Last Thursday, I spent the day in the Pittsburgh suburb of Braddock, Pennsylvania. But I wasn’t briefing the media on Air Force One in advance of campaign events with President Joe Biden and Democratic Senate hopeful (and longtime Braddock mayor) John Fetterman. I was walking block to block with a group of women, canvassing for Planned Parenthood Votes.
Their conversations in the streets and on front doorsteps told me a lot about how abortion rights are resonating with voters and offered some lessons for how Democrats should talk about abortion rights in communities like Braddock moving forward.
A self-described football mom, Robin Young is a fast-talking, fast-walking canvasser who absolutely loves Pittsburgh.
A self-described football mom, Robin Young is a fast-talking, fast-walking canvasser who absolutely loves Pittsburgh. She lights up when she talks about the days spent preparing for Steelers kickoff and has enough food recommendations to fill a guidebook. She is the mother of two grown boys and a veteran canvasser, having door-knocked for the first time back when former Sen. John Heinz was up for re-election.
But on Thursday, she was all business. Clad in black boots with rainbow fur, she tirelessly marched up hills, navigated wrong addresses on her phone, shouted to open windows of apartment buildings about how important voting is this year and plowed forward through a whipping afternoon wind to hit more than 100 houses. Robin is part of a paid canvassing program Planned Parenthood Votes is running in 10 states across the country, including Pennsylvania, to talk with voters who may need more information and an extra push to vote on Election Day.
The risk to abortion rights in Pennsylvania is real. If Doug Mastriano, the Republican running for governor, has his way, Pennsylvanians will see severe restrictions on abortion access signed into law sooner rather than later.
But even with that threat to their rights, Braddock voters seemed to have more on their minds than abortion. They worried about child care and health care and whether they had jobs. Robin knew that. Every time the door opened, she told me, her goal was to “meet people where they are.” And I watched her put that into practice over and over again.
As soon as Amanda Rivera stepped outside to speak with the canvassers, it was clear she had her hands full. Two children peeked out from the window and engaged in a quiet tug of war with the doorknob from the inside while she tried to answer questions. When Robin noted that John Fetterman and Josh Shapiro are going to protect health care and women’s rights, Amanda perked up and talked about how there were lots of reasons people had abortions and how she thought it was “ridiculous” for that right to be taken away.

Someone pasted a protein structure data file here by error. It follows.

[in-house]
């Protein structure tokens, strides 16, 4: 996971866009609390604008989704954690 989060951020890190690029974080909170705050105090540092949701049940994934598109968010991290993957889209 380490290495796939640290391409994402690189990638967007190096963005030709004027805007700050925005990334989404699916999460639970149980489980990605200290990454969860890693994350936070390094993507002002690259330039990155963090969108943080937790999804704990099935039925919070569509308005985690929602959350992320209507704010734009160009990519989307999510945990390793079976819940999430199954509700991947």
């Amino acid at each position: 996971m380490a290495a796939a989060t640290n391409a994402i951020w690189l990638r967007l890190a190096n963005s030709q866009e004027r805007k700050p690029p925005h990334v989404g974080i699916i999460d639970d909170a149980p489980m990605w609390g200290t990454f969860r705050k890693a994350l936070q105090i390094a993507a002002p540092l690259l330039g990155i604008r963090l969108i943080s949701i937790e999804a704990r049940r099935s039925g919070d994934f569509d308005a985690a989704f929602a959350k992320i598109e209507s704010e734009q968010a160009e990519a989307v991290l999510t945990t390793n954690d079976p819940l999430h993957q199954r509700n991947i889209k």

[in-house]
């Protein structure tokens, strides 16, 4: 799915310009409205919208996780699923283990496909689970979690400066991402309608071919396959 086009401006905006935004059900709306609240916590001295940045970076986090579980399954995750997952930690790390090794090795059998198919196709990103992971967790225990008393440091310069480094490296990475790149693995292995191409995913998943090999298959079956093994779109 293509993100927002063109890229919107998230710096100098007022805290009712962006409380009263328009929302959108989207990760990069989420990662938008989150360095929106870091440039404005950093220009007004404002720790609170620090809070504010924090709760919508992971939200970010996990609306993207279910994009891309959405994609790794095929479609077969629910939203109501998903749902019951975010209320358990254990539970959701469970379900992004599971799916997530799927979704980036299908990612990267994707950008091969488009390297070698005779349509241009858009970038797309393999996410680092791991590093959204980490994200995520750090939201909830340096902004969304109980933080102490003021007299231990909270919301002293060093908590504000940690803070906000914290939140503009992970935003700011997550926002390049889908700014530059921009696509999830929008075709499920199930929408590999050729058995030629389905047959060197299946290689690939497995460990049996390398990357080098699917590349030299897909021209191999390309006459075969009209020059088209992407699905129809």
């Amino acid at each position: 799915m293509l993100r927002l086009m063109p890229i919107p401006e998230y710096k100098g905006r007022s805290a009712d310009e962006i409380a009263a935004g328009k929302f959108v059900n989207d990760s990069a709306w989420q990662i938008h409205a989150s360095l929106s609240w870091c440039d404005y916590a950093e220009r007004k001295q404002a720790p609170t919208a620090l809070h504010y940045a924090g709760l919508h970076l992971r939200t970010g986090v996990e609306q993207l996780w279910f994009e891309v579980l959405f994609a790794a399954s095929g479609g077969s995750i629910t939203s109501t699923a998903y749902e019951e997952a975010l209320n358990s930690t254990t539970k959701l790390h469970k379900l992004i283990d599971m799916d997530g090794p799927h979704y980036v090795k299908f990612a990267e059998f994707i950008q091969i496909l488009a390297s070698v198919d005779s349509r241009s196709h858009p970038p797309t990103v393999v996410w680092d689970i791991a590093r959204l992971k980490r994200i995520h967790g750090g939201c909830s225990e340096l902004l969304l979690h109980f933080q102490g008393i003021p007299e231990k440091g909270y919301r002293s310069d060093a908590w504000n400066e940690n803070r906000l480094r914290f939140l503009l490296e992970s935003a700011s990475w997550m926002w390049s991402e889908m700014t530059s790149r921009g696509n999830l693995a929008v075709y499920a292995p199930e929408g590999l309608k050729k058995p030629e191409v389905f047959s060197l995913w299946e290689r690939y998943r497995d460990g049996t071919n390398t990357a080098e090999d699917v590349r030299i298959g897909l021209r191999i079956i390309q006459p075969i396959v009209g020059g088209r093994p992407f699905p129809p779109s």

But she also shared that she was the mother of four children, and while her husband was able to bring home $400 a week, she couldn’t afford the cost of child care. This in turn made it difficult for her to work and for her family to pay bills.
Canvassers I spoke with throughout the day said the economy and health care were issues that often came up during their conversations.
And Amanda isn’t alone. Canvassers I spoke with throughout the day said the economy and health care were issues that often came up during their conversations.
But these canvassers also didn’t try to argue that abortion rights were more important or tell people worried about child care or employment that Democrats were the answer because they will use the majority in the Senate to codify Roe, a commitment that may resonate more in Washington hallways than on the streets of Braddock.
Instead, they talked about worker rights and good jobs and the importance of having access to health care. They weaved in their own stories. And they listened.
For Robin, that meant sharing concerns for her grown sons and the choices she wanted them to be able to have with their partners.
For Domenica, another Planned Parenthood Votes canvasser, that meant sharing the story of her mother, a former transit worker who would have been fired from her job if she was pregnant. It meant talking about how the Democrats stand up for both workers’ rights and women’s rights.
It’s not surprising that abortion rights were only one of many priorities for the people who answered the door in Braddock last week, and not necessarily the most important one. But worries about child care and health care and economic opportunity can all be tied to abortion rights and how a woman’s right to choose can affect her life, as well as the lives of her children and her partner.
No matter what happens in a few weeks, a few hours following canvassers around Braddock told me more about how Democrats should be communicating about abortion rights than any focus group or poll sitting in my inbox.
Meeting people where they are is a great first step, and conversations like the one between Robin and Amanda should be happening continually, not just in the weeks before an election. Getting the message right doesn’t require Democrats to bend themselves into pretzels to pick between abortion rights and the economy. It requires listening to the challenges people in communities like Braddock are going through, sharing personal stories and speaking about politicians and policies in a way that relates to their lives.
Whether it is in two weeks or two years, that is how Democrats will get the Amanda Riveras of the world to the polls moving forward.